In the mid-nineteenth century, the Harvard College Observatory began employing women as calculators, or "human computers," to interpret the observations their male counterparts made via telescope each night. At the outset this group included the wives, sisters, and daughters of the resident astronomers, but soon the female corps included graduates of the new women's colleges -- Vassar, Wellesley, and Smith. As photography transformed the practice of astronomy, the ladies turned from computation to studying the stars captured nightly on glass photographic plates. The "glass universe" of half a million plates that Harvard amassed over the ensuing decades -- through the generous support of Mrs. Anna Palmer Draper, the widow of a pioneer in stellar photography -- enabled the women to make extraordinary discoveries that attracted worldwide acclaim. They helped discern what stars were made of, divided the stars into meaningful categories for further research, and found a way to measure distances across space by starlight. Their ranks included Williamina Fleming, a Scottish woman originally hired as a maid who went on to identify ten novae and more than three hundred variable stars; Annie Jump Cannon, who designed a stellar classification system that was adopted by astronomers the world over and is still in use; and Dr. Cecilia Helena Payne, who in 1956 became the first ever woman professor of astronomy at Harvard -- and Harvard's first female department chair.
When the former Detroit Lions football career was cut short by an injury, Leland Marvin didn't waste time mourning his broken dream. Instead, he found a new one -- something completely out of this world. He joined NASA, braved an injury that nearly left him permanently deaf, and traveled to space on the shuttle Atlantis to help build the International Space Station. He also found time to write songs with will.i.am, work with Serena Williams, and appear in television shows like The Dog Whisperer, Top Chef, and Child Genius. Leland's story introduces readers to the creative and scientific challenges he had to deal with in space and will encourage the next generation of can-do scientists to dare to follow their dreams. Includes do-it-yourself experiments in the back of the book.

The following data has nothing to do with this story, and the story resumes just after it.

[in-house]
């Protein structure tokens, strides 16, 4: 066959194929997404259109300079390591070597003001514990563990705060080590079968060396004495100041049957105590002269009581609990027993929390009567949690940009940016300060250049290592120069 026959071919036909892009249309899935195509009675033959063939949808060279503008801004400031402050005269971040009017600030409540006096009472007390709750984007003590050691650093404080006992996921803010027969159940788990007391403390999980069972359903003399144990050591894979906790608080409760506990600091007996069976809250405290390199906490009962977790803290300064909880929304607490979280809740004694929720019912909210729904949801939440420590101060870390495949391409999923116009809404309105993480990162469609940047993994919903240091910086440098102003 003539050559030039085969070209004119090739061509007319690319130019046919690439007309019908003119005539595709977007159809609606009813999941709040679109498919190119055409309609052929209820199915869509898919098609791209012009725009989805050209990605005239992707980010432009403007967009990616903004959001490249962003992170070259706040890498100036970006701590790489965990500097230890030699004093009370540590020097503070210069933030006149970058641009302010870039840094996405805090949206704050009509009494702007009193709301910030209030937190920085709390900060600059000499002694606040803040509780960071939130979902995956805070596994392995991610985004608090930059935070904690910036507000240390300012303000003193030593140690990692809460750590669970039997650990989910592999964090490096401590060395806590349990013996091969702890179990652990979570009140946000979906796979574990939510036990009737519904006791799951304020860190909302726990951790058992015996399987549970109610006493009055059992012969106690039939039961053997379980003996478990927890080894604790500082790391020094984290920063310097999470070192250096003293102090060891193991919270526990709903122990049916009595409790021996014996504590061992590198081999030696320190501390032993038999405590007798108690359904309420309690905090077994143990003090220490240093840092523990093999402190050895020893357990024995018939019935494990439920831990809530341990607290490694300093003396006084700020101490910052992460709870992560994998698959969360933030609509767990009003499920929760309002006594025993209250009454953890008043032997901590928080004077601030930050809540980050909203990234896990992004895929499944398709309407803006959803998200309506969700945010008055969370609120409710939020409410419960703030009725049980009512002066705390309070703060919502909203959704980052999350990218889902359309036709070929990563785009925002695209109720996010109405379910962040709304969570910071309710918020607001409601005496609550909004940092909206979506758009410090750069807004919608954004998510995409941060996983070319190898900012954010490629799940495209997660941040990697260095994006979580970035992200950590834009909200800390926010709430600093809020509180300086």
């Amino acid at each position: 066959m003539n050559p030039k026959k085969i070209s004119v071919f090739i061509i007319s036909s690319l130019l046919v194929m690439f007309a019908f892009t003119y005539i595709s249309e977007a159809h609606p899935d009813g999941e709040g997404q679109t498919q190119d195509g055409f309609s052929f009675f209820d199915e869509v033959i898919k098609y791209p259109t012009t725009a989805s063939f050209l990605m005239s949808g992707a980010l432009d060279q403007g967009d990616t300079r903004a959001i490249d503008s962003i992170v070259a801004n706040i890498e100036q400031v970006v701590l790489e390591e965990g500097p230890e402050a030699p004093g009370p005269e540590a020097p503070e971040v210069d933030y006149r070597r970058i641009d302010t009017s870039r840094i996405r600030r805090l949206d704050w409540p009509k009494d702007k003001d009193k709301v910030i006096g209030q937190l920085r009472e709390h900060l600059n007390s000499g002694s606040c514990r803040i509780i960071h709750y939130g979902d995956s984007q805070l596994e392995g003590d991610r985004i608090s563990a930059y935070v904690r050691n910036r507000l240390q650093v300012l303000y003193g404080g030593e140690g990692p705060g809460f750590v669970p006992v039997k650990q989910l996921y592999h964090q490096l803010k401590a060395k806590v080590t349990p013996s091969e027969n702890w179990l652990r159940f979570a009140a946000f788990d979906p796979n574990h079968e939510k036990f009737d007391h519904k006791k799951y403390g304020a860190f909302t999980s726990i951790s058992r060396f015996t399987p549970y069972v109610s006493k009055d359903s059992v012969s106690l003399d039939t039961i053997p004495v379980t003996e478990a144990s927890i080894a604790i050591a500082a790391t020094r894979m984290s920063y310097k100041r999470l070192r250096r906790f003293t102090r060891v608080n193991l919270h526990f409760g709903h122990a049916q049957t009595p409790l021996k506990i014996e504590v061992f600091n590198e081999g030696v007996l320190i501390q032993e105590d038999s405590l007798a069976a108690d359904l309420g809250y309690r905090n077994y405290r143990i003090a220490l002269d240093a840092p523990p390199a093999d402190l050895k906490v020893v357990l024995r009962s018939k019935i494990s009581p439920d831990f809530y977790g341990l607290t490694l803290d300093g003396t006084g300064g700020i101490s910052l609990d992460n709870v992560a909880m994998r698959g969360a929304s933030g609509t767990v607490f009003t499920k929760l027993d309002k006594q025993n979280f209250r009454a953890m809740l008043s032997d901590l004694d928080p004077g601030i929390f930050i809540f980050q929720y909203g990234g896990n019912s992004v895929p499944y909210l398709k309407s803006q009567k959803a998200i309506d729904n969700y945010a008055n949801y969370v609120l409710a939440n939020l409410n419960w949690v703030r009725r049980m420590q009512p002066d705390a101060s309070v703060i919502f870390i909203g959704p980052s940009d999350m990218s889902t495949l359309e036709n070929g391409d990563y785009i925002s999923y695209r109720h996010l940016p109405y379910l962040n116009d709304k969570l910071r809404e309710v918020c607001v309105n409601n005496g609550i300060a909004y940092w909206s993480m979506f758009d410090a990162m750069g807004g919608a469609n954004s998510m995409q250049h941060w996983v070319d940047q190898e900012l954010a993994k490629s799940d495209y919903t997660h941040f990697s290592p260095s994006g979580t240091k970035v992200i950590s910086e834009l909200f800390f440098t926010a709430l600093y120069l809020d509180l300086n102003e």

"The Space Age began just as the struggle for civil rights forced Americans to confront the long and bitter legacy of slavery, discrimination, and violence against African Americans. Presidents John F. Kennedy and Lyndon Johnson utilized the space program as an agent for social change, using federal equal employment opportunity laws to open workplaces at NASA and NASA contractors to African Americans while creating thousands of research and technology jobs in the Deep South to ameliorate poverty. We Could Not Fail tells the inspiring, largely unknown story of how shooting for the stars helped to overcome segregation on earth. Richard Paul and Steven Moss profile ten pioneer African American space workers whose stories illustrate the role NASA and the space program played in promoting civil rights. They recount how these technicians, mathematicians, engineers, and an astronaut candidate surmounted barriers to move, in some cases literally, from the cotton fields to the launching pad. The authors vividly describe what it was like to be the sole African American in a NASA work group and how these brave and determined men also helped to transform Southern society by integrating colleges, patenting new inventions, holding elective office, and reviving and governing defunct towns. Adding new names to the roster of civil rights heroes and a new chapter to the story of space exploration, We Could Not Fail demonstrates how African Americans broke the color barrier by competing successfully at the highest level of American intellectual and technological achievement."--Publisher information.
The successes of the space program--the first orbital flight, the first spacewalk, the first moon landing--and the stories of Apollo I, Apollo II, and Apollo 13, written by America's first man in space.